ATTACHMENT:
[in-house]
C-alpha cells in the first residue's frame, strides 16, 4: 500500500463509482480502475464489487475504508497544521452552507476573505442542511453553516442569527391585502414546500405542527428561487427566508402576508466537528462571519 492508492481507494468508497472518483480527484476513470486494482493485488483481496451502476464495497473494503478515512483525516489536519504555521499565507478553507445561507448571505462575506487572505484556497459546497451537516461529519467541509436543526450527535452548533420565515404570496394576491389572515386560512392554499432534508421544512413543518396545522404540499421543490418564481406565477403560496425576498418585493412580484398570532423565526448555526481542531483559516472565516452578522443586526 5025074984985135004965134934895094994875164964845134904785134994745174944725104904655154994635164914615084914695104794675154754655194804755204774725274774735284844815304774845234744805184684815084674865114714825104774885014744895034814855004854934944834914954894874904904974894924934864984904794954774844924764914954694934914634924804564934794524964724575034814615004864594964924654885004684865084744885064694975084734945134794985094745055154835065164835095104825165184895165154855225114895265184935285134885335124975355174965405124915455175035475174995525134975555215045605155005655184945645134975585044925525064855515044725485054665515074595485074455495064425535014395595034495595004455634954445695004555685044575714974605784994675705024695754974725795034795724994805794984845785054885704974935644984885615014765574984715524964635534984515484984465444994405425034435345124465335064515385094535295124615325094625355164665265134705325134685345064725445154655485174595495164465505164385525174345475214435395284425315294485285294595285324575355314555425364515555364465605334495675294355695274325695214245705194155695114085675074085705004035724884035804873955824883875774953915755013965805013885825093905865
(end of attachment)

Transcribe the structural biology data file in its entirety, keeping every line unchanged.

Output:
[in-house]
C-alpha cells in the first residue's frame, strides 16, 4: 500500500463509482480502475464489487475504508497544521452552507476573505442542511453553516442569527391585502414546500405542527428561487427566508402576508466537528462571519 492508492481507494468508497472518483480527484476513470486494482493485488483481496451502476464495497473494503478515512483525516489536519504555521499565507478553507445561507448571505462575506487572505484556497459546497451537516461529519467541509436543526450527535452548533420565515404570496394576491389572515386560512392554499432534508421544512413543518396545522404540499421543490418564481406565477403560496425576498418585493412580484398570532423565526448555526481542531483559516472565516452578522443586526 5025074984985135004965134934895094994875164964845134904785134994745174944725104904655154994635164914615084914695104794675154754655194804755204774725274774735284844815304774845234744805184684815084674865114714825104774885014744895034814855004854934944834914954894874904904974894924934864984904794954774844924764914954694934914634924804564934794524964724575034814615004864594964924654885004684865084744885064694975084734945134794985094745055154835065164835095104825165184895165154855225114895265184935285134885335124975355174965405124915455175035475174995525134975555215045605155005655184945645134975585044925525064855515044725485054665515074595485074455495064425535014395595034495595004455634954445695004555685044575714974605784994675705024695754974725795034795724994805794984845785054885704974935644984885615014765574984715524964635534984515484984465444994405425034435345124465335064515385094535295124615325094625355164665265134705325134685345064725445154655485174595495164465505164385525174345475214435395284425315294485285294595285324575355314555425364515555364465605334495675294355695274325695214245705194155695114085675074085705004035724884035804873955824883875774953915755013965805013885825093905865